I was born in an apartment in Colerain Township, Ohio — not literally in the apartment, but that’s where we lived until I was 3.
My earliest memory must’ve come at 1 or 2 years old. I know it’s an actual memory because we don’t have any home videos of it. Sometimes you think you remember something, but really you just remember watching the footage. This was an actual memory and there’s nothing really special about it besides the fact it’s my first memory.
I remember my mom’s stocky, light pink curtains hanging over the window; it cast a rosy glow over the room. I remember my sister’s princess fortress. I was hiding between the bed (also pink) and the far-side wall. I was naked.
If I do remember correctly, I was being mischievous. I wasn’t supposed to be running around the place naked, but there I was. Naked. I remember peeking above the bed just enough to reveal my forehead to see if mom had come looking for me. Sunlight filled the room. Salmon cotton candy, I’d call it. Not the smell, but the way it looked.
That was over 20 years ago.
I am 24 as of today. The idea of being 24 seems so old in my mind. Growing up, 24 means you’re grown up. You’re an adult. And that means you know everything. Even when I was 17 or 18, the age 24 sounded so mature.
I suppose I am mature. But it’s been a slow, gradual process — so slow nothing feels new. You only see how far you’ve come when you look back and reflect.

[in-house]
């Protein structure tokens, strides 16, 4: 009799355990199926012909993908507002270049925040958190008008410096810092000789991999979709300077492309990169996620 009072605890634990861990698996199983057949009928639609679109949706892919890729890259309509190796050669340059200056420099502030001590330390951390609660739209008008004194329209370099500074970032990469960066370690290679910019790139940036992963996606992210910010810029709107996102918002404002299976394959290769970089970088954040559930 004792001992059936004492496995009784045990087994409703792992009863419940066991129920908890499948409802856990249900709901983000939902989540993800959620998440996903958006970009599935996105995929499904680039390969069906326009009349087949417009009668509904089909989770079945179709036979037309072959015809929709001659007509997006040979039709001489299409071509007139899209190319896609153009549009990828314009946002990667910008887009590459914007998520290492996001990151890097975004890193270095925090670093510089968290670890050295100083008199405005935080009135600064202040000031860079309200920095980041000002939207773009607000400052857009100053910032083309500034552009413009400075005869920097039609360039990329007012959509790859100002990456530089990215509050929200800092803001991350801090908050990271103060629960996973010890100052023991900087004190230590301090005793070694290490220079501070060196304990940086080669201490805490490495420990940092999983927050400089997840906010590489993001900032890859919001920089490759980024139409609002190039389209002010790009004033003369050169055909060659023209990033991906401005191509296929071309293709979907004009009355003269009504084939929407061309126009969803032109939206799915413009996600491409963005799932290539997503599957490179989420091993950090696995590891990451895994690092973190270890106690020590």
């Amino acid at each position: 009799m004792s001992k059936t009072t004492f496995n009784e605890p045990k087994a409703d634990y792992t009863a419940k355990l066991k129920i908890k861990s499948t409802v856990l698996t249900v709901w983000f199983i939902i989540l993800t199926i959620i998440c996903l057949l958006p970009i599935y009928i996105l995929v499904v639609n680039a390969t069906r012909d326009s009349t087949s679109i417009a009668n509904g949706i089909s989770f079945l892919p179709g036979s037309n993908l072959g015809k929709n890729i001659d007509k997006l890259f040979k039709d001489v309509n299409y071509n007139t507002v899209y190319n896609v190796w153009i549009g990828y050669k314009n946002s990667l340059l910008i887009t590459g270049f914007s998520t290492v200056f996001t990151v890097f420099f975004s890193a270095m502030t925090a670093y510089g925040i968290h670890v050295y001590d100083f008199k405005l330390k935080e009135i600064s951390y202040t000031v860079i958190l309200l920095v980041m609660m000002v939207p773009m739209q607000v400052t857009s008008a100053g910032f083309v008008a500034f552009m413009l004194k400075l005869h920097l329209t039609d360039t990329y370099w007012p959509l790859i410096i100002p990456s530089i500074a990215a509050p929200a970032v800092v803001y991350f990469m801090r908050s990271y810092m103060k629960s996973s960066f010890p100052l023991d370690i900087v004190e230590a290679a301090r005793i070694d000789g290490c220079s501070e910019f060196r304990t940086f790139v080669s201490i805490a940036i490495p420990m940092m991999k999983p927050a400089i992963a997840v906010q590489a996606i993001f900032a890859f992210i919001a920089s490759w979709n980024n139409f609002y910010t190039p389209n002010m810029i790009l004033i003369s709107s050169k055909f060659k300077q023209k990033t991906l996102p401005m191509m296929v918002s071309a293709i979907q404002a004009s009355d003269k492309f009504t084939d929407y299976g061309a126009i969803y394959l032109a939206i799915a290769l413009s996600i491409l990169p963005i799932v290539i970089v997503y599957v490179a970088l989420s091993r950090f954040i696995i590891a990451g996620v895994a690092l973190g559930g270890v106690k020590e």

I bet it feels like this at 80, too.
I sat down and talked with my grandpa, an old timer from church, and my dad this past week. They’re 84, 62, and 58 respectively. All old as dirt. I asked each of them, in some way, how it felt to be old. And you know what they said?
“I just started feeling this old.”
That makes me think. That makes me think we never really feel what we are. Like we never really know what to make of ourselves. We’re a loose collection of experiences, memories, and fantasies; some vivid and whole, others distant and distorted. We only seem to have an idea, or simplified understanding, of who we are. Meaning is not always precise. Things aren’t always quantifiable and you can’t say with certainty how one event, or person, affected your past. Because you don’t know. We just go on living — we go on collecting and updating. We get old in the process.
What’s crazy is time isn’t even real… okay, time is real, but what is it? I was born a baby, spun around Earth 8,760 times, and now I’m “24.” I don’t know what I’m talking about dude.
Anyways, I don’t feel like what I am. Even in my first memory, I didn’t know what I was. I didn’t know I was misbehaving — I didn’t know I was naked. And maybe that’s exactly what it’s like to be human.